Weakly cross-linked polymeric networks-elastomers-with embedded liquid crystalline units represent a novel class of functional soft materials. They couple the elastic properties of rubbers with the orientational anisotropy of liquid crystals [1]. Accordingly, liquid crystal elastomers (LCE) are characterized by pronounced responsiveness to external stimuli such as temperature variation, application of external fields, mechanical or electric, or irradiation with ultraviolet (UV) light, that can be exploited, for example, for the construction of new actuator and sensor devices [2]. The design of these devices relies on the (at least qualitative) understanding of structural features and system behavior on the microscopic level. On the fundamental side, irregular cross-links in a LCE network result in quenched disorder similar to that observed in spin glasses with magnetic impurities [3] or random anisotropy [4]. Hence, LCE have become interesting both from theoretical and application point of view. Theoretically, LCE have been described at the continuum level by anisotropic rubber elasticity [1] and by phenomenological Landau-type approaches [5-7]. Finiteelement continuum computer simulations have been used to study various phenomena in macroscopic LCE samples [8].Along with the existing continuum descriptions that are based on a specific free energy expression, microscopic molecular-level or coarsegrained computer simulation studies can provide significant complementary insight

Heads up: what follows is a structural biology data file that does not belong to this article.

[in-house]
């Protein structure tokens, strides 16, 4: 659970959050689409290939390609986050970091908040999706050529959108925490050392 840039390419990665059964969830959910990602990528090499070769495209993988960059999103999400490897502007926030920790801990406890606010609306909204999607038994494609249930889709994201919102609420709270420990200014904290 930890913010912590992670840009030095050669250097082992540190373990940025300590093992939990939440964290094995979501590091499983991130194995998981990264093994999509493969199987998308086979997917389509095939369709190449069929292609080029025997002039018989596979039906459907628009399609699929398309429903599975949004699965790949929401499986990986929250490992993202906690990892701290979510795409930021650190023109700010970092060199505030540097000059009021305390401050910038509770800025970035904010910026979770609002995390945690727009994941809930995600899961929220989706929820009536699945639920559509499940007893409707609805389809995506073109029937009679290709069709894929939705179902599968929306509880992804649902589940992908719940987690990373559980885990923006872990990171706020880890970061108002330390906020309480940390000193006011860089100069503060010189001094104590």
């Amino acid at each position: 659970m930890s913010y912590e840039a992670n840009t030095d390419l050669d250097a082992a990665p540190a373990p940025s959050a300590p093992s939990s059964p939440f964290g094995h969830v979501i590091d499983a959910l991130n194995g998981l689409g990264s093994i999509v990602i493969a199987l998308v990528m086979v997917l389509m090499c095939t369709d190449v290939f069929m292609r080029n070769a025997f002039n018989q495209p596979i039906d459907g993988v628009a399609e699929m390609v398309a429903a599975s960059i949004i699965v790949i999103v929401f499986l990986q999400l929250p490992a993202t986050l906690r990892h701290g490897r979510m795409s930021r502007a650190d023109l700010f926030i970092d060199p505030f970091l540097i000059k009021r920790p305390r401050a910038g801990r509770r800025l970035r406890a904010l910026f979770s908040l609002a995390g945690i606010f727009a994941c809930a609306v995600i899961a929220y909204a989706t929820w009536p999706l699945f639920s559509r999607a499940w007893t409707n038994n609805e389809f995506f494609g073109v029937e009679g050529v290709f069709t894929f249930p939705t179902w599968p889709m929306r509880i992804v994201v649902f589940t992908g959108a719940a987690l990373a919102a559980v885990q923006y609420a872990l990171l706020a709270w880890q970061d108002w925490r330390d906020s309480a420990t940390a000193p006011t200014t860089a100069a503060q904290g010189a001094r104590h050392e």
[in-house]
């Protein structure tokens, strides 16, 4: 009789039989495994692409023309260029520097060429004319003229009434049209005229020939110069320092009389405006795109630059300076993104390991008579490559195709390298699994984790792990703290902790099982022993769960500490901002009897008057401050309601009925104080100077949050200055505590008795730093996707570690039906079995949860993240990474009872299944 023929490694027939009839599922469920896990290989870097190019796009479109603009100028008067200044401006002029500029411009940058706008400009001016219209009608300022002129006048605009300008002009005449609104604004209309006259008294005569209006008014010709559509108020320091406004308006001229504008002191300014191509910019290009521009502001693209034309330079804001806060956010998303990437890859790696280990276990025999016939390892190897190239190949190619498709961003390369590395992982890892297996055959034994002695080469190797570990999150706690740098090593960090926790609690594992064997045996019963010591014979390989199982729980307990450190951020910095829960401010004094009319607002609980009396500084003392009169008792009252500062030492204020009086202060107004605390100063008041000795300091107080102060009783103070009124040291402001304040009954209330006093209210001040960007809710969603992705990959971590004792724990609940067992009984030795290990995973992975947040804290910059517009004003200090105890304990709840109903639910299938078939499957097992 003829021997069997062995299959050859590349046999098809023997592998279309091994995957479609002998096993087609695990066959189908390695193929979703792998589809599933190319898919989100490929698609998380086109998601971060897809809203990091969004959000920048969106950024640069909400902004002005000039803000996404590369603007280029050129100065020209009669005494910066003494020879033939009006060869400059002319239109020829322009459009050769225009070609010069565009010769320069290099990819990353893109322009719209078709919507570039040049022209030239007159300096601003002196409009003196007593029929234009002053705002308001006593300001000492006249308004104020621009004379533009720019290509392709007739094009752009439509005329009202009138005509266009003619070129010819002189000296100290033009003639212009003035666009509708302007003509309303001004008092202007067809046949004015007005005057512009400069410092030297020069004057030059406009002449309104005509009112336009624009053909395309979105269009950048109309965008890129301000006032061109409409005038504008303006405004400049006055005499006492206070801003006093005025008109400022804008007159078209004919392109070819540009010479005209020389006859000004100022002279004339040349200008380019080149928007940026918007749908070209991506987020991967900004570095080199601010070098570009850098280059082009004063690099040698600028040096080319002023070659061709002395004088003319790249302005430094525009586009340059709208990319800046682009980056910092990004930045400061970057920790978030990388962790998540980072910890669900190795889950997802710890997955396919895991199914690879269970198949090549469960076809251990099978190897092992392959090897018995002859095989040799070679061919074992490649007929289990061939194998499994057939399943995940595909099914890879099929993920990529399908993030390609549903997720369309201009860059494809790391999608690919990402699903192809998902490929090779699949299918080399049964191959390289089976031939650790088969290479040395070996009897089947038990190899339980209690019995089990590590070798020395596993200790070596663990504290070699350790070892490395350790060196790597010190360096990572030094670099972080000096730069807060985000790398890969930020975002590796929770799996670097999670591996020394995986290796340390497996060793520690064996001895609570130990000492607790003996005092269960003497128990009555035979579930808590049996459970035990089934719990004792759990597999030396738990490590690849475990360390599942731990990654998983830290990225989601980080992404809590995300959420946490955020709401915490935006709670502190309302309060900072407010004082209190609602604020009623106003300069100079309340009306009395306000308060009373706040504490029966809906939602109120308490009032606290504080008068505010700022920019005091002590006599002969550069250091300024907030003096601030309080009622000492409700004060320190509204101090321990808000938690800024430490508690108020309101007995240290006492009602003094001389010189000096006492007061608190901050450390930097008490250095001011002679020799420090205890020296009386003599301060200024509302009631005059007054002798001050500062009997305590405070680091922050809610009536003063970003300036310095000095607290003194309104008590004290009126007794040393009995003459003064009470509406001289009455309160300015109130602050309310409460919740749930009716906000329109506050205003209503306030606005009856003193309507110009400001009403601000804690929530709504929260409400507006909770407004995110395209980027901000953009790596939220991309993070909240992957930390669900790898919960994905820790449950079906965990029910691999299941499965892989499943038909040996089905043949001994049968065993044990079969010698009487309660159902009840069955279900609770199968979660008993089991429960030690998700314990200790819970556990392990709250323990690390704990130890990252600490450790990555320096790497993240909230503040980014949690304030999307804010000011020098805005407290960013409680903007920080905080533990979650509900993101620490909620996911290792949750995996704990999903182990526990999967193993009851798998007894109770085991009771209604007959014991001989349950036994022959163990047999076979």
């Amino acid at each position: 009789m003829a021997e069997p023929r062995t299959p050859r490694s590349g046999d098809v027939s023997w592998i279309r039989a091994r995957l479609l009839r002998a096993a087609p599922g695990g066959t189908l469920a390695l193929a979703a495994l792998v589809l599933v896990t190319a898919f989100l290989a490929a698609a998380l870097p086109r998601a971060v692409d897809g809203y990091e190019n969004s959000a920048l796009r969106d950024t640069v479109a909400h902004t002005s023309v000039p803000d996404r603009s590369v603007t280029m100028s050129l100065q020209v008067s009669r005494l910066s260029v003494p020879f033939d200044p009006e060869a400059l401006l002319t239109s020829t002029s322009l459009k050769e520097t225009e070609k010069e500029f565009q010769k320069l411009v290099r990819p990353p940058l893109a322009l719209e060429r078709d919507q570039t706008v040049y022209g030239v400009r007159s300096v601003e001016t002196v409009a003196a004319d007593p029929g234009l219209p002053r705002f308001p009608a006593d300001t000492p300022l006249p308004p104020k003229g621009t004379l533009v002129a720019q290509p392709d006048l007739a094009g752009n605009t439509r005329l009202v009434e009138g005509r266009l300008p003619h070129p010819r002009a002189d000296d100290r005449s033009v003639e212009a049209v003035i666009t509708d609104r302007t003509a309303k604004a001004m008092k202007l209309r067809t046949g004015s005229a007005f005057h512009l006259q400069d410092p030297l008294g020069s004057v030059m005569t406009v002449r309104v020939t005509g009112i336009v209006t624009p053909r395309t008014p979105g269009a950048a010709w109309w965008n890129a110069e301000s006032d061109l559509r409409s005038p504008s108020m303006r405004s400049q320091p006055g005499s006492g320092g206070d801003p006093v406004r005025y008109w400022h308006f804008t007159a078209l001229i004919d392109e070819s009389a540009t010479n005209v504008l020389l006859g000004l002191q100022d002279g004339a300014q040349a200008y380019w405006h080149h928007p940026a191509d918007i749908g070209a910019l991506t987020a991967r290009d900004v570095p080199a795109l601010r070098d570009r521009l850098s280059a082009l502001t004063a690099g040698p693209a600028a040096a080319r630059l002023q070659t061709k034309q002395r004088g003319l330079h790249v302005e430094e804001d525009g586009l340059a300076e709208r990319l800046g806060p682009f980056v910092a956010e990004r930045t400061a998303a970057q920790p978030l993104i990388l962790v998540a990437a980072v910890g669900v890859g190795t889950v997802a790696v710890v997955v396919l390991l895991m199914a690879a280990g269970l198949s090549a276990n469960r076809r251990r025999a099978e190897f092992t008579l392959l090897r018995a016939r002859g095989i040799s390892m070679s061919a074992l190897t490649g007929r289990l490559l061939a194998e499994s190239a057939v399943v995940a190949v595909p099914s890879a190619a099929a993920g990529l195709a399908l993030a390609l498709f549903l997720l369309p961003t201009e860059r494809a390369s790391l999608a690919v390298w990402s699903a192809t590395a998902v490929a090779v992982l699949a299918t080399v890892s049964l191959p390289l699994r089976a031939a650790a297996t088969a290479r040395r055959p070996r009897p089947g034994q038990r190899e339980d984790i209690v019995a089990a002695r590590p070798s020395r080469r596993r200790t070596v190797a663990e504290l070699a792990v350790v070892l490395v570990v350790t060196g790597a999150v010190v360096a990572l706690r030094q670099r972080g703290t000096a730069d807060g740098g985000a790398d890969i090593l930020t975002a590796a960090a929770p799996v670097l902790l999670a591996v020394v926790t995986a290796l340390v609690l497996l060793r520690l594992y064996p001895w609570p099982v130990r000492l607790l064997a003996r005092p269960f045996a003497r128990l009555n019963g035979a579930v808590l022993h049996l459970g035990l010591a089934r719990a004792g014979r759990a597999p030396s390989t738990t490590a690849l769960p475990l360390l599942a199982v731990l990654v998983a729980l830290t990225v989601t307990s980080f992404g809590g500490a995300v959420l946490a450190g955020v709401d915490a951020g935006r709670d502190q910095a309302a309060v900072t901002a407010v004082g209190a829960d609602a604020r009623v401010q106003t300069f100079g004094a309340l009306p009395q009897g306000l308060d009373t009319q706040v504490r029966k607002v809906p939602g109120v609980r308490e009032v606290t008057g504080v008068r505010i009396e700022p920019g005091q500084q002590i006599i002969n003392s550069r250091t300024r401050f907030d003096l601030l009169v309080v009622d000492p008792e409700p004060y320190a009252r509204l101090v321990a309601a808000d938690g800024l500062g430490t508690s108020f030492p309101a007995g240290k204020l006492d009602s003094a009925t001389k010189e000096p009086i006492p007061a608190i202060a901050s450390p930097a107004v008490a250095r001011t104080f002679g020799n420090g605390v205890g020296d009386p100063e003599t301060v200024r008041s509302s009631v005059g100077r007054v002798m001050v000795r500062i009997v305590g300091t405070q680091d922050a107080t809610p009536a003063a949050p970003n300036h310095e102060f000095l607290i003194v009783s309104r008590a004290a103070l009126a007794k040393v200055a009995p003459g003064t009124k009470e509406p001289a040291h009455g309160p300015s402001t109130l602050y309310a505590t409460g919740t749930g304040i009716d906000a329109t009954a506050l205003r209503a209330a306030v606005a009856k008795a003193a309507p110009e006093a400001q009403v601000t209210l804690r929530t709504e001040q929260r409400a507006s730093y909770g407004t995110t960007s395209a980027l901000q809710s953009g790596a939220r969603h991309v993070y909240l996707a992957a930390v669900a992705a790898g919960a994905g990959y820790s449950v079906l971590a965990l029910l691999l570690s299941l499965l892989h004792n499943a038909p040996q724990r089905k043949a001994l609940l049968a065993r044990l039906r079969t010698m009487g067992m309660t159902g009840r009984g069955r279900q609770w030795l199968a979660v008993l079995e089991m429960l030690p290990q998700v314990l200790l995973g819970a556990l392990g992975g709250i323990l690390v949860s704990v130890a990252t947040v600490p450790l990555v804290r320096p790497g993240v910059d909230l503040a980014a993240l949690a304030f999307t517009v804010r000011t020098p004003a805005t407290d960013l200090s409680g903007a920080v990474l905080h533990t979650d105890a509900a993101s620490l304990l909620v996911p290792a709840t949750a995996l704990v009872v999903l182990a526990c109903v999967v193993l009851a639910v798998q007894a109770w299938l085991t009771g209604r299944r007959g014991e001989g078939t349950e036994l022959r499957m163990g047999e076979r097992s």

into LCE behavior. Unfortunately, the modeling and simulation of these complex systems is not straightforward and a number of attempts have been made so far in the field of microscopic computer simulation of LCE.According to the level of detail treated in the modeling, they can be classified into three groups: (1) lattice models, (2) anisotropic beads and spring models, and (3) atomistic models.